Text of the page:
Want to know more about technical writing? Check out our 5-step approach to technical writing in this article.
What is technical writing and what does a technical writer do? Have you ever had to write an instruction manual and struggled with how to proceed? Well, let’s begin with the assumption that any technical document —whether it is a datasheet, a technical report, or an API guide— serves one purpose: informing the user. All kinds of technical documentation (e.g. operating manuals, handbooks, technical reports, etc.) are part of the product itself. Therefore they must be user-oriented as part of a whole content strategy inside the organization.
The process of writing is a complex one, but here you can find the five main steps with useful tips.
1. Collecting info — the first step in the writing process
This step consists in collecting every piece of information you can find about the product you are about to describe. This is the most important part of the process because all the subsequent steps and the whole content rely on this preliminary phase.
During this phase, you must carry out an in-depth analysis of the content and the context. For instance : scope, schedule, the legal framework of the target market, audience, and last but not least, the product and how to use it. This means:
- Interviewing SMEs (Subject Matter Experts) and stakeholders. Ask questions to all those who are involved in the development and design process, in order to gain knowledge about the product and the subject matter as well as any applications and features.
- Studying contracts and specifications. Any technical document must comply with the applicable legal requirements, mainly dealing with product safety, so read them all thoroughly and carefully.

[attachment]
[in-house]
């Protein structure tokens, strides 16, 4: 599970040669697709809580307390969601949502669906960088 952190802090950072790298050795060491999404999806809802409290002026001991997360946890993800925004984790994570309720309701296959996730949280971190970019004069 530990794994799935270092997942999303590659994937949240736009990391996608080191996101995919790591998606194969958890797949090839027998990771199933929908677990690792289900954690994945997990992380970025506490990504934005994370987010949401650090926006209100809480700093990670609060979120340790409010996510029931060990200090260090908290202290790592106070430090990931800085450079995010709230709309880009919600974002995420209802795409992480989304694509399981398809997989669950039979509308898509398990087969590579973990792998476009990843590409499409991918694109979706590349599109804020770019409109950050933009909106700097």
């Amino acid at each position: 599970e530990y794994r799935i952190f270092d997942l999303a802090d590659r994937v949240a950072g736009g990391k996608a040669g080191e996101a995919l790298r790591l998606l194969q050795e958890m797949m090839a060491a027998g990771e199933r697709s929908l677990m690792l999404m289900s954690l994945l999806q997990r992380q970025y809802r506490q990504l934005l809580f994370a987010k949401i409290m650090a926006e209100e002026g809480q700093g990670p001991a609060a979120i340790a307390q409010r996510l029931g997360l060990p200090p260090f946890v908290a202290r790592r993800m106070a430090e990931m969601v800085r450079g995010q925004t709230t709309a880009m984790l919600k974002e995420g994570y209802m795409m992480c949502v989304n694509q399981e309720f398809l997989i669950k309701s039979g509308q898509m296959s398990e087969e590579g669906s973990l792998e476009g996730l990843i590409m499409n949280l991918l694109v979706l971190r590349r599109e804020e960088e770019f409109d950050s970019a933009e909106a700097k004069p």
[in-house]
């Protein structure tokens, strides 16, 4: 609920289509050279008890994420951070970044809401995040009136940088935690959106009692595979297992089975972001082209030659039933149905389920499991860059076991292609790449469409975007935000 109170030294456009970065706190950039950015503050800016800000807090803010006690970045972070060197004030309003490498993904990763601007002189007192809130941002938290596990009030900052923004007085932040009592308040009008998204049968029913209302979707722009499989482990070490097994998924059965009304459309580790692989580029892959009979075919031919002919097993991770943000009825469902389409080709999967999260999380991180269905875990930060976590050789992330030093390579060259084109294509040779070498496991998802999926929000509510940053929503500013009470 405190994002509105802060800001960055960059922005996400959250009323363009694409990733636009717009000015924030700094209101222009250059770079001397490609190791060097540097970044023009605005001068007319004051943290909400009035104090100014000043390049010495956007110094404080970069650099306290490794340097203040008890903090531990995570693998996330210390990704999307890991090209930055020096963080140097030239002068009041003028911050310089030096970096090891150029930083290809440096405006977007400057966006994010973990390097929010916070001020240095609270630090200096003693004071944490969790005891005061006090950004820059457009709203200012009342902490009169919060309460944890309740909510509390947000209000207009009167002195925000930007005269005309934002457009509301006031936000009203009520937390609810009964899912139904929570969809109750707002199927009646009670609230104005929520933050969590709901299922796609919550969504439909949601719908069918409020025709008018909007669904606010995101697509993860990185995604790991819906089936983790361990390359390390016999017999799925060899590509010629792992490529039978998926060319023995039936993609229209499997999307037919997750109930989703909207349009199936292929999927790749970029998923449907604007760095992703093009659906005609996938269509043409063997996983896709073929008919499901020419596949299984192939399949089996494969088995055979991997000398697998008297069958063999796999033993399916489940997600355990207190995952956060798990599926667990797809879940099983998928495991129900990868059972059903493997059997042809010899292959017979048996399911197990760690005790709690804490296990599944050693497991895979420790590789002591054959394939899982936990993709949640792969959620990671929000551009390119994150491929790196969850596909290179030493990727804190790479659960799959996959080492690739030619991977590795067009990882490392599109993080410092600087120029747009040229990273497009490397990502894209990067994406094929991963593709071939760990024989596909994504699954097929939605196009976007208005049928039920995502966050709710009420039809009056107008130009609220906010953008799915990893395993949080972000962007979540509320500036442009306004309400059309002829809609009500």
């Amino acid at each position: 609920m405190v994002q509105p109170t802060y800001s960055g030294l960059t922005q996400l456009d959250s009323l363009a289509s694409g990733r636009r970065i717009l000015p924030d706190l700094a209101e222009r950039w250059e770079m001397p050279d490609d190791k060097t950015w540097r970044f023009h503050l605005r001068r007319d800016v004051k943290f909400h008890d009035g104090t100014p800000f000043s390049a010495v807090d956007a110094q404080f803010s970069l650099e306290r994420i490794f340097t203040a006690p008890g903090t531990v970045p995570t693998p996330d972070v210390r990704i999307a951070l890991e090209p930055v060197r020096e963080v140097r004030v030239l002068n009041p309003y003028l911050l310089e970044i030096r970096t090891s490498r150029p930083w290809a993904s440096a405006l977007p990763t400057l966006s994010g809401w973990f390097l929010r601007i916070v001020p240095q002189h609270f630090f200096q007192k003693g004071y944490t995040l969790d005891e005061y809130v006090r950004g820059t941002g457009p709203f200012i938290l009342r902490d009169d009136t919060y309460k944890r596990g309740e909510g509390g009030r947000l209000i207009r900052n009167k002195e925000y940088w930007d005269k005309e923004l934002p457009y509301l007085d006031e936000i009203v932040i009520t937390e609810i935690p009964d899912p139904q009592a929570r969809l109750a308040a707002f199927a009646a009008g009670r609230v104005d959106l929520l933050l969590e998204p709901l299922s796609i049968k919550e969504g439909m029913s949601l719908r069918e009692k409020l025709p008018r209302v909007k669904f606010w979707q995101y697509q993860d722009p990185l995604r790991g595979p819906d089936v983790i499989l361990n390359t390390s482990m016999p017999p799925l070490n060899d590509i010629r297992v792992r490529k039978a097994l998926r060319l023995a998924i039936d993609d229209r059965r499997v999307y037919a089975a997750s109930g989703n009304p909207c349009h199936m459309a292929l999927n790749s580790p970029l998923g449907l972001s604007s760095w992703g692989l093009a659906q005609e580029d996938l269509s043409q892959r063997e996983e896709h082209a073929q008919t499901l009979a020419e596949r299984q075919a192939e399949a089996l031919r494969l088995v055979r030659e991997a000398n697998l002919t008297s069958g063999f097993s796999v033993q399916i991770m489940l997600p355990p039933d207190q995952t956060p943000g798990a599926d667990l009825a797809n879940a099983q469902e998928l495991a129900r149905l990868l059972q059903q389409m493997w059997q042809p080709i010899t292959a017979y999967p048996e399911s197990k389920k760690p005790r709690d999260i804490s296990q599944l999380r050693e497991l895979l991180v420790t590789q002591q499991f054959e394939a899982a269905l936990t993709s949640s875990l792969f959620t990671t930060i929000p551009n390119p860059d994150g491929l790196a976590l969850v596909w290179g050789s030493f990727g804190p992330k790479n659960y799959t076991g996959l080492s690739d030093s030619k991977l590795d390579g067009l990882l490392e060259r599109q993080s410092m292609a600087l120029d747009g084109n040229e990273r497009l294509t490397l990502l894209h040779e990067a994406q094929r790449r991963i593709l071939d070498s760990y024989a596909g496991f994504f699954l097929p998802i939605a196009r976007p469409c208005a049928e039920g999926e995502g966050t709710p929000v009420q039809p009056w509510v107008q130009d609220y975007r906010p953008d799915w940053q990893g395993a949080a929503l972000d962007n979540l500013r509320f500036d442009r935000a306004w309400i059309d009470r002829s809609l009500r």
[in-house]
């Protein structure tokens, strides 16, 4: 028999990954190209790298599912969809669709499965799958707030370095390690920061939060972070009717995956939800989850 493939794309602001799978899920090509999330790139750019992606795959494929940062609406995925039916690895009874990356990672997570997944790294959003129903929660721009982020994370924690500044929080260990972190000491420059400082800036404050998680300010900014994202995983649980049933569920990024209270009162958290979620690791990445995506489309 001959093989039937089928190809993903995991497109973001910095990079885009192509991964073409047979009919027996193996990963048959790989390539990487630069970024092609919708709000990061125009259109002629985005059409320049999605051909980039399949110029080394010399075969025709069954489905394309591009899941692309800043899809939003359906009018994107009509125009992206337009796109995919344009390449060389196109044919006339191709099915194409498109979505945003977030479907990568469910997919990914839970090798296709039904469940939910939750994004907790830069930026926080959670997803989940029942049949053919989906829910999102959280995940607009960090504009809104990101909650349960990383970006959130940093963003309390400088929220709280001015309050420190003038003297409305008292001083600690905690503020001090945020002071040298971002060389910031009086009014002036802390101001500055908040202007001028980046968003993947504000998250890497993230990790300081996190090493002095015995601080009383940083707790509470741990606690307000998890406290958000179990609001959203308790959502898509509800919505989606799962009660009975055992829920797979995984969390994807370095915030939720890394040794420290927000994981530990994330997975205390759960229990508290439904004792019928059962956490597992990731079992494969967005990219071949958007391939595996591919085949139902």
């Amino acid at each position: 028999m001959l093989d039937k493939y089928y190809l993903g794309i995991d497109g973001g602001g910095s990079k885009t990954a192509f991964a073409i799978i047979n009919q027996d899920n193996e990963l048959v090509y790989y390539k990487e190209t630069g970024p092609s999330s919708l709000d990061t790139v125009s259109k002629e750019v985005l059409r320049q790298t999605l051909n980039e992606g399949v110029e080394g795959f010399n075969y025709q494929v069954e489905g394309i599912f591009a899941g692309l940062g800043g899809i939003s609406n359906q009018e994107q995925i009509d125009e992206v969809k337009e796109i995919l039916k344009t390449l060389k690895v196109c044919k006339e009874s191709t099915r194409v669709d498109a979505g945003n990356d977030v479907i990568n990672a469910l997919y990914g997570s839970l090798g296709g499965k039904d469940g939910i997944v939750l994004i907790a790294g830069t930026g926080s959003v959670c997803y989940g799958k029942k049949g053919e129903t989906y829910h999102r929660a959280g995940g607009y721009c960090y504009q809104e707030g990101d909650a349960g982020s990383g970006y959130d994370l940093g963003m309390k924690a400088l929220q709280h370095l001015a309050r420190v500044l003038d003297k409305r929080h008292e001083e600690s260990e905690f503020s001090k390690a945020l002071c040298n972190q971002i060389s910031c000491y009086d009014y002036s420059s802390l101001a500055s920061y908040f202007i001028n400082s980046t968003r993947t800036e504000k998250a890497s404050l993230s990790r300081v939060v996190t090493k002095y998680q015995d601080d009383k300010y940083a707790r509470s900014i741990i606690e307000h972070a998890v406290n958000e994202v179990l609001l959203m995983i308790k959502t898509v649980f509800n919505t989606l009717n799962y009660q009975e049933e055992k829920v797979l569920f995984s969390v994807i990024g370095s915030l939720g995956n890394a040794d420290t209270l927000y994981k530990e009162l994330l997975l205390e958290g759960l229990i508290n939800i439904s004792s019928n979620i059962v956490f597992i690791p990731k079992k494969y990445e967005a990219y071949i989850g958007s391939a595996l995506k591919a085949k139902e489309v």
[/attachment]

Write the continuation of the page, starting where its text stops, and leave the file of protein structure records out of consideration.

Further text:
- Accessing the risk analysis. Use this internal document to write your technical documentation and draft correct safety warnings and instructions for use.
- Analyzing your target group of users. This task aims to produce an understandable technical document tailored to the need of your potential readers, in terms of language, type of output media, and graphics.
2. Writing needs structure
During the structuring phase, you will create a well-defined Table of Contents. You need to dedicate time to establish a clear structure because this will be the backbone of your writing journey. However, you should be prepared to modify it along the way, as some fine-tuning may be needed.
3. Drafting —put into practice your technical writing skills
This is the step where you really get into action. As a technical writer, you must always consider the user, and adopt an action-oriented — or “task-oriented” — approach, bearing in mind that your reader is a user who is looking to accomplish a task. Also, always keep an eye on your style and use writing techniques suited to a possible subsequent translation.
Opting for Simplified Technical English as a powerful writing tool
Originally developed to make maintenance documentation for aircraft and their components easier to understand for a global audience, ASD-STE100 Simplified Technical English (STE) is a controlled language standard. It helps to improve readability and translatability of technical documentation.
Among the syntax rules, note the use of:
- Active voice
- Simple verb tenses
- Simple sentence structure
- Term consistency
If you are curious and want to learn more, check out this article about the benefits of STE.
4. Submitting your technical documentation for review
One may be tempted to skip this step, but this is actually a crucial phase. Always submit your draft to the Subject Matter Experts (SMEs). There are two reasons to do this. Firstly, as a technical writer you always need to validate the content of your writing. Secondly, you want your text to be free of errors such as typos or grammar mistakes. Another set of eyes is always great support.
Once your content has been updated with remarks and corrections implemented, you can proceed to the DTP (Desktop Publishing) step. You should carried this out at the very end of the process, to avoid unnecessary reworking of layout and formatting.
To wrap up
Writing technical documentation may be seen as putting together building blocks to shape an effective and coherent structure.
As further reading, I suggest checking out this interesting article about small but useful tips to survive as a technical writer.
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